by jdclyde In reply to Alternate energy

aren't the solar pannels a hazard that needs to be properly disposed of after it is used up?

Chemical plants, I live within kill-off distance of one of the many Dow plants in the state. They don't make me as nervious as the trains that carry the chemicals TOO the plants.

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Solar panels probably not a hazard

by JimTheEngineer In reply to disposing of waste

I don't think that old solar panels are a hazard. They're made of silicon, wiring (like copper), and the metal or plastic (or glass?) framework. I believe that they aren't "used up" but gradually (over decades) produce less and less power. (I would be delighted to take any used solar panels so I can reinstall them!)

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Hazardous to make

by wdewey In reply to Solar panels probably not ...

Most semiconductors are made up of small amounts of toxic chemicals (arsenic, phosphene and many others) to a large amount of silicon. Solar panels have higer concentrations of the toxic chemicals then many standard semiconductors. They are hazardous, but the most hazardous thing about them is the process used to make them.

Bill

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hmmm

by onbliss In reply to You know . . .

Are the results from the feasibility tests out yet?

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need to stop listening to the eco nuts (to a point)

by jdclyde In reply to You know . . .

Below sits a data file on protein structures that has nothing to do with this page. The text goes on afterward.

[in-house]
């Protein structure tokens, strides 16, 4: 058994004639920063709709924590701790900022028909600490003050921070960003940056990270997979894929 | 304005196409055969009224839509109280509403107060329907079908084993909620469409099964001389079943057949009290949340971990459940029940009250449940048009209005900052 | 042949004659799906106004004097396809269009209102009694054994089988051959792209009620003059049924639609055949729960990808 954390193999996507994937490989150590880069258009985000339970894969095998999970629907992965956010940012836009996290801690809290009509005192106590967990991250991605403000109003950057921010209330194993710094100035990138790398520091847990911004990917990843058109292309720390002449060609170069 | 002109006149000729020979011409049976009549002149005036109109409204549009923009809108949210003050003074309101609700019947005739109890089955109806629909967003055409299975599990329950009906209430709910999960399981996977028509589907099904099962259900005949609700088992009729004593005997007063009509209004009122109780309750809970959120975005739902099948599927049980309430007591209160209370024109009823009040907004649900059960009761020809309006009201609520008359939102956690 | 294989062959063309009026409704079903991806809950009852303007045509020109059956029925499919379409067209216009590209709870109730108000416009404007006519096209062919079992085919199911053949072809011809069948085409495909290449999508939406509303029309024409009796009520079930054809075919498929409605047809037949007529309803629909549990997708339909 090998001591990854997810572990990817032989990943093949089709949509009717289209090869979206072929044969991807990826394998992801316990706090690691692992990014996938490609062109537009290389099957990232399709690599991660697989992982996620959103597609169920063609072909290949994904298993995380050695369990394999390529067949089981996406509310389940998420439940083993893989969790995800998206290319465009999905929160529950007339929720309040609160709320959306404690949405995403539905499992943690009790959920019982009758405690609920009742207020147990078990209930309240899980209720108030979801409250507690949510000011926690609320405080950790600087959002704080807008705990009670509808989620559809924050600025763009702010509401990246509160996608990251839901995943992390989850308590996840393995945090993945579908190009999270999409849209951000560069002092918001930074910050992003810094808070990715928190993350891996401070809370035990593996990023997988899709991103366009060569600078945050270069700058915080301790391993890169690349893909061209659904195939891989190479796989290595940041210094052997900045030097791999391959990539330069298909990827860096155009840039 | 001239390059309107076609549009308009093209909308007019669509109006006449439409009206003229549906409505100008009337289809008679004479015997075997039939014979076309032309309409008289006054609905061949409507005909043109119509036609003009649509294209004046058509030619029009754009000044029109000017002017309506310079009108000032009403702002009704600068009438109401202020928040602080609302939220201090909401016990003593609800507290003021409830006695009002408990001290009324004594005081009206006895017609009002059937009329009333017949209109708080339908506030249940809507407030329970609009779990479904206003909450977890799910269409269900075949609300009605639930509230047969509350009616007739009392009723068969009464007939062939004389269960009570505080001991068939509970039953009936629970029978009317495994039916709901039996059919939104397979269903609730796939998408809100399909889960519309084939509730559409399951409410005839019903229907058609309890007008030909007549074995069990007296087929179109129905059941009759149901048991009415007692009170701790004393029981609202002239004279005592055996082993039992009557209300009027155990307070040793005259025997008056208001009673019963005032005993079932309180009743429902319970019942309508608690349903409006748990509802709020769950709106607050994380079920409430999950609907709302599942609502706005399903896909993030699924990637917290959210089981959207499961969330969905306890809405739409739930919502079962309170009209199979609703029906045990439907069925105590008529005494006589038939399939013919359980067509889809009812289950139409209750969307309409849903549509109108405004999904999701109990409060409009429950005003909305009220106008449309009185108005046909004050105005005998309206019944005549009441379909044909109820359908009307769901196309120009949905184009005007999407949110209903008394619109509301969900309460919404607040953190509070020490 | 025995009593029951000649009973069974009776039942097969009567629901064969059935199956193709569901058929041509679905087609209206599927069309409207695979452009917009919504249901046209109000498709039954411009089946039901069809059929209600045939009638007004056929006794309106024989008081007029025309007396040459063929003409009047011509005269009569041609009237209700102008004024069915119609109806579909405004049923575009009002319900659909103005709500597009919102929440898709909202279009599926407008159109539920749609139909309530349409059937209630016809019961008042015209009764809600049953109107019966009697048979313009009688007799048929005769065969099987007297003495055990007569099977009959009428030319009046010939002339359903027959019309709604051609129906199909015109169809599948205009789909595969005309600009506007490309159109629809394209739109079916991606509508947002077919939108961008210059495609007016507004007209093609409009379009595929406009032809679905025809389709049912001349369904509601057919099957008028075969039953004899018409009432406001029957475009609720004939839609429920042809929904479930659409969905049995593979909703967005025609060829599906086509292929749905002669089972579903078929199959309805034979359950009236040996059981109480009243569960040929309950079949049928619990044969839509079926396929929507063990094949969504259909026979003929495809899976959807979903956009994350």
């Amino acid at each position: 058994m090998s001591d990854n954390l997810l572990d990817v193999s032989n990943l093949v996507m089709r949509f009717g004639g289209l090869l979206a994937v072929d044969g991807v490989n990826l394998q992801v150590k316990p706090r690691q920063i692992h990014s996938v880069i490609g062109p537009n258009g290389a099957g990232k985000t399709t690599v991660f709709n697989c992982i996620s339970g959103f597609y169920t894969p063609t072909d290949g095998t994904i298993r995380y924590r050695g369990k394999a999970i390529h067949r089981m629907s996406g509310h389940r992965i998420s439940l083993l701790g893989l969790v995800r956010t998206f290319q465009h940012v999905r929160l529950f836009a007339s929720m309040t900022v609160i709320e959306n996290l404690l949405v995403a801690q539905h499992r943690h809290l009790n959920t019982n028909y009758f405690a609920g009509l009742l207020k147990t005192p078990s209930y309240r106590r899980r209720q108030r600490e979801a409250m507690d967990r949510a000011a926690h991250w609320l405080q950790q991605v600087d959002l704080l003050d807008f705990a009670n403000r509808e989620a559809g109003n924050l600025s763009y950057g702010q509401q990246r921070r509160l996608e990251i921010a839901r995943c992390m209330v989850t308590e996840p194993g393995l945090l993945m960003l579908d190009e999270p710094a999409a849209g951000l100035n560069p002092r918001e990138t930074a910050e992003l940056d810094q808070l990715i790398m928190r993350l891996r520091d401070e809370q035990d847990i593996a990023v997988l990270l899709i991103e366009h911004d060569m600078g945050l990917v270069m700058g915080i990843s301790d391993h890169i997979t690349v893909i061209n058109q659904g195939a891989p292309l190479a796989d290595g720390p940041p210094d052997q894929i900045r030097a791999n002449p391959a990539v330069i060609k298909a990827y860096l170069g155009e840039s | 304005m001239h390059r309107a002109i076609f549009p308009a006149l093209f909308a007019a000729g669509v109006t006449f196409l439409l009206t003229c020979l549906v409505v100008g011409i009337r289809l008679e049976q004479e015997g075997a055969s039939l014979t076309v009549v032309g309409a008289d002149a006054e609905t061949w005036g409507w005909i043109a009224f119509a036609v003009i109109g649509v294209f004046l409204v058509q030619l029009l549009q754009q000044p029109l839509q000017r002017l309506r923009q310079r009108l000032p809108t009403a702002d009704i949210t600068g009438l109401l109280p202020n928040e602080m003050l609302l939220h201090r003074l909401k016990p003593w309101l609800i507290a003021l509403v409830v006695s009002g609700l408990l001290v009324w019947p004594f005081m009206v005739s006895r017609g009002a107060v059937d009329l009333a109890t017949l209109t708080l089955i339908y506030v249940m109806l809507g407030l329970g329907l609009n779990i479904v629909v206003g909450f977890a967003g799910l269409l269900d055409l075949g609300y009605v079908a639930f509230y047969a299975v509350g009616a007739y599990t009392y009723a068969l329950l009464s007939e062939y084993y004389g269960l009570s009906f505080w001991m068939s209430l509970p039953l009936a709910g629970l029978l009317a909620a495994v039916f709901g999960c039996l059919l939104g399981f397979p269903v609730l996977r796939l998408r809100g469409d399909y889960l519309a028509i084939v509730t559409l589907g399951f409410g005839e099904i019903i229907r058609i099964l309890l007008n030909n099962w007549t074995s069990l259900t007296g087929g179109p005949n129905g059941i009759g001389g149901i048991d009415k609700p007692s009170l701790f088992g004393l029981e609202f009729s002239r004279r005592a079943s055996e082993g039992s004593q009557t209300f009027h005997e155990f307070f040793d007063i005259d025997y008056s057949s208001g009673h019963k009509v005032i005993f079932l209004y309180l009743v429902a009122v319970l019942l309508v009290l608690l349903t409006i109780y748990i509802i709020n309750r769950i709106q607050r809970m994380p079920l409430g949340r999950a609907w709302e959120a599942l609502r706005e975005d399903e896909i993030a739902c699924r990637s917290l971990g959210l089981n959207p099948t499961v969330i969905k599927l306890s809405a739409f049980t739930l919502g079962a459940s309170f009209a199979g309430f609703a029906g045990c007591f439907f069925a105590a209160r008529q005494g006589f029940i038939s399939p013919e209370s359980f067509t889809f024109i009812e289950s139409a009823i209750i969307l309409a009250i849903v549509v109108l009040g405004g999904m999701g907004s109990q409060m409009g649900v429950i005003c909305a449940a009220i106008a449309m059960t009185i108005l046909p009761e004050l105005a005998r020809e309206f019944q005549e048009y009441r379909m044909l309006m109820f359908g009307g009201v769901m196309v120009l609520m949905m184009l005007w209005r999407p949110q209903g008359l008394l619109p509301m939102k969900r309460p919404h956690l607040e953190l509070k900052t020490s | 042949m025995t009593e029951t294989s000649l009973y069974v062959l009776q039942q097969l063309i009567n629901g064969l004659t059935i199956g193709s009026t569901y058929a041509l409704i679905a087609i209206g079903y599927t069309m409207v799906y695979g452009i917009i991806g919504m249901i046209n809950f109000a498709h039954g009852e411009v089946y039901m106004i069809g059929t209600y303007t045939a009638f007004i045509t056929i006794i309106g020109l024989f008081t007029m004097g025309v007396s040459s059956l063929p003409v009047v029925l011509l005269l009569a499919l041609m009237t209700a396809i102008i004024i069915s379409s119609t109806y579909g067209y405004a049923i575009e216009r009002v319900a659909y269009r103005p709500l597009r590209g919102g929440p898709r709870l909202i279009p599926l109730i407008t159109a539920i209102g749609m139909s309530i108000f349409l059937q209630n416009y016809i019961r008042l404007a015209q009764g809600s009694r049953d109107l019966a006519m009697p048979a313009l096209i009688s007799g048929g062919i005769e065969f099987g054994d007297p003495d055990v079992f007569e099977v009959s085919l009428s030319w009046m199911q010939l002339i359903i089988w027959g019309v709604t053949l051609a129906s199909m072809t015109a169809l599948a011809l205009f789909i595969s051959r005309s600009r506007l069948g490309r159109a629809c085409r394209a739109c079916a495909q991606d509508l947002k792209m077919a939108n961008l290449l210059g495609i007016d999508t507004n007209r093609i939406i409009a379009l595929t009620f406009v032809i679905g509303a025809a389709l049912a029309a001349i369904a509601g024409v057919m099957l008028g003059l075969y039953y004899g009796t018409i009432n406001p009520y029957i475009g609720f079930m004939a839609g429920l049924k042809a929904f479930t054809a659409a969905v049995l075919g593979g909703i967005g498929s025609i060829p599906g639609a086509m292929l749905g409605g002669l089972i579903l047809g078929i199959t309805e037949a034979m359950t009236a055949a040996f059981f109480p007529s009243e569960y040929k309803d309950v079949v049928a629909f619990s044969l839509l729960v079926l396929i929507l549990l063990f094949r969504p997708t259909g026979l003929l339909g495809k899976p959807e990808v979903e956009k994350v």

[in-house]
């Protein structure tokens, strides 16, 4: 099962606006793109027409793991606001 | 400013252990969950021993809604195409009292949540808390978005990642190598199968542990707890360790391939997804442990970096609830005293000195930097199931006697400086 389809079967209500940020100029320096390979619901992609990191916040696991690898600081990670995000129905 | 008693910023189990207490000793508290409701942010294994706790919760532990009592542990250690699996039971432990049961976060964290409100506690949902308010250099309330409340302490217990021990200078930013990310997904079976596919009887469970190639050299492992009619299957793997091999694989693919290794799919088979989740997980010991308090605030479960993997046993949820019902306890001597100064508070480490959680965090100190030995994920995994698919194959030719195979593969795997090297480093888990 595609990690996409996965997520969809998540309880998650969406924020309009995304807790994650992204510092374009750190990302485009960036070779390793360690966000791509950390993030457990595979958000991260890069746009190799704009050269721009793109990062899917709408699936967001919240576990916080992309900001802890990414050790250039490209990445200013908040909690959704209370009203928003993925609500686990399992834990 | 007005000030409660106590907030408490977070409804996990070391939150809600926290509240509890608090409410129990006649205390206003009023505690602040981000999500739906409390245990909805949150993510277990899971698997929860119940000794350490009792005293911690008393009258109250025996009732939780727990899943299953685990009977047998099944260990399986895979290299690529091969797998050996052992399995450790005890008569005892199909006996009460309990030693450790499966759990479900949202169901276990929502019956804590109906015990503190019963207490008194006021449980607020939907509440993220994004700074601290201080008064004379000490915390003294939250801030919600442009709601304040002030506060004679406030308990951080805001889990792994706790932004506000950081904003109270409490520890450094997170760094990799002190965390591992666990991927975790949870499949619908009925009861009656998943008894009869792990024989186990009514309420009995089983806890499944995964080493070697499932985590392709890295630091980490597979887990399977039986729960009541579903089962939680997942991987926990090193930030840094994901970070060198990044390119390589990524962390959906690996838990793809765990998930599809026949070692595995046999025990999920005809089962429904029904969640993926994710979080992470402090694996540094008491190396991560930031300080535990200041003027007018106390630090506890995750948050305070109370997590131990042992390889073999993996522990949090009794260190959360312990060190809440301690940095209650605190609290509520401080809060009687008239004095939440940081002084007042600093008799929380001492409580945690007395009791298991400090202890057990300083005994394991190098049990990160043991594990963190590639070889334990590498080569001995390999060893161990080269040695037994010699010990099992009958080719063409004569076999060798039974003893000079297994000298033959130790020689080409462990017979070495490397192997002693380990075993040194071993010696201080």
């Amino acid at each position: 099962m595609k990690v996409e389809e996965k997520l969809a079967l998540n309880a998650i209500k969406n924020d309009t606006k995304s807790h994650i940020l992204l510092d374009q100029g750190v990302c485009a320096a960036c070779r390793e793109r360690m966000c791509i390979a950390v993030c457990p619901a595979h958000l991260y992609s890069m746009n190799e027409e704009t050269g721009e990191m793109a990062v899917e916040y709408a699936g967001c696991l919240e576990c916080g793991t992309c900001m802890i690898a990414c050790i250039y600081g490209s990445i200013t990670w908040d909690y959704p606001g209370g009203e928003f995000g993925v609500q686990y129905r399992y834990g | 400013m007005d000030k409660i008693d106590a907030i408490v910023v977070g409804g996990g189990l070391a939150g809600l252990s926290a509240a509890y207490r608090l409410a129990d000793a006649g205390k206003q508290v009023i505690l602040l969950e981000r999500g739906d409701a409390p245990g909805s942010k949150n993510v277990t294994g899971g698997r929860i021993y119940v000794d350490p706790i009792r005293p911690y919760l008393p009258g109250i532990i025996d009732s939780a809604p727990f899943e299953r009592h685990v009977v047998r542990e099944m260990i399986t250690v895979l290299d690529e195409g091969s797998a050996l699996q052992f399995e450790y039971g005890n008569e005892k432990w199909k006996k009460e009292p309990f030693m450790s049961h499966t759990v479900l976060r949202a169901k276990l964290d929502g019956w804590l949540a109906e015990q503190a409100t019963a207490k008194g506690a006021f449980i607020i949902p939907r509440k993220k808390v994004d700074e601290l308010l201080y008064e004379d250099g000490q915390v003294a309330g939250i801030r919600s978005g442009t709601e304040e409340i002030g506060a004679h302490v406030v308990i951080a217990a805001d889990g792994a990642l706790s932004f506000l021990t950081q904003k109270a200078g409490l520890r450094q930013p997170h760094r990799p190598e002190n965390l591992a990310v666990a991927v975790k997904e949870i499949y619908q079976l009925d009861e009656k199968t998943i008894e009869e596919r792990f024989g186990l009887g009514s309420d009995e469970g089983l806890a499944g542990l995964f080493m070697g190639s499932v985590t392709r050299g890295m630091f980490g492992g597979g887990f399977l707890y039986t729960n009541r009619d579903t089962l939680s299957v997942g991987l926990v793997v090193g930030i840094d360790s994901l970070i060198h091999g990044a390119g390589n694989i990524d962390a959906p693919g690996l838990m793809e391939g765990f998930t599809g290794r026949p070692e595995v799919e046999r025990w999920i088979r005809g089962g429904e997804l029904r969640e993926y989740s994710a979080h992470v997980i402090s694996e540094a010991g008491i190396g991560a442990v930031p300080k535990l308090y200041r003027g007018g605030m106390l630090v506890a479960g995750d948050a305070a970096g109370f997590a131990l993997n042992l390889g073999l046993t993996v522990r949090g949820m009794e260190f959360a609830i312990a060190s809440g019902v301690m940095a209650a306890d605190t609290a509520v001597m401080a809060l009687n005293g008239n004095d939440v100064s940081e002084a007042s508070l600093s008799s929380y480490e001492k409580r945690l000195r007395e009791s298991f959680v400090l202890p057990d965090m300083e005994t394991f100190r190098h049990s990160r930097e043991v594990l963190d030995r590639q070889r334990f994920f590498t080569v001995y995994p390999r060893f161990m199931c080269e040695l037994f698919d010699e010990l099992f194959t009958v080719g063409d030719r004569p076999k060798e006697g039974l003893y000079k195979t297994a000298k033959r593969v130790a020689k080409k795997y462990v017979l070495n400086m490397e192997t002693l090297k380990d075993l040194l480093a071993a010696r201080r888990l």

When all they do is cry about can't do this because of XYZ and can't do that because of ZYX, and we can't keep going like we are because of ABC.

Offer a solution or get out of the way.

A few birds becoming coyote food or affecting "the view" are NOT acceptable EXCUSES to not take advantage of the cleanest power source available, wind.

HydroElectric, wind, nuke and solar should all be looked at to first phase our coal burning plants, and work our way on from that.

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Needed to stop listening to eco-nuts in `78

by Too Old For IT In reply to need to stop listening to ...

We quit building nuclear plants in 1978. Sems like we were the only ones.

France, for pity's sake, gets some 74% of its power from nukes.

Iran, who I believe not for one nano-second, is sitting on a teapot dome of oil, and claims to want ALL of it's power to come from nukes.

We, the US are just idiots when it comes to energy policy, getting most of ours from people who hate us, our way of life ... just everything about us.

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We hear the stupidity ring out

by jdclyde In reply to Needed to stop listening ...

when the eco nuts say we have to get off our forgein oil dependancey, yet they cry like they had just got slapped around on the playground when ever there is talk about using our own oil which would produce more wealth locally instead of sending it to terrorists (indirectly).

The "don't do ANYTHING" attitude is getting very old.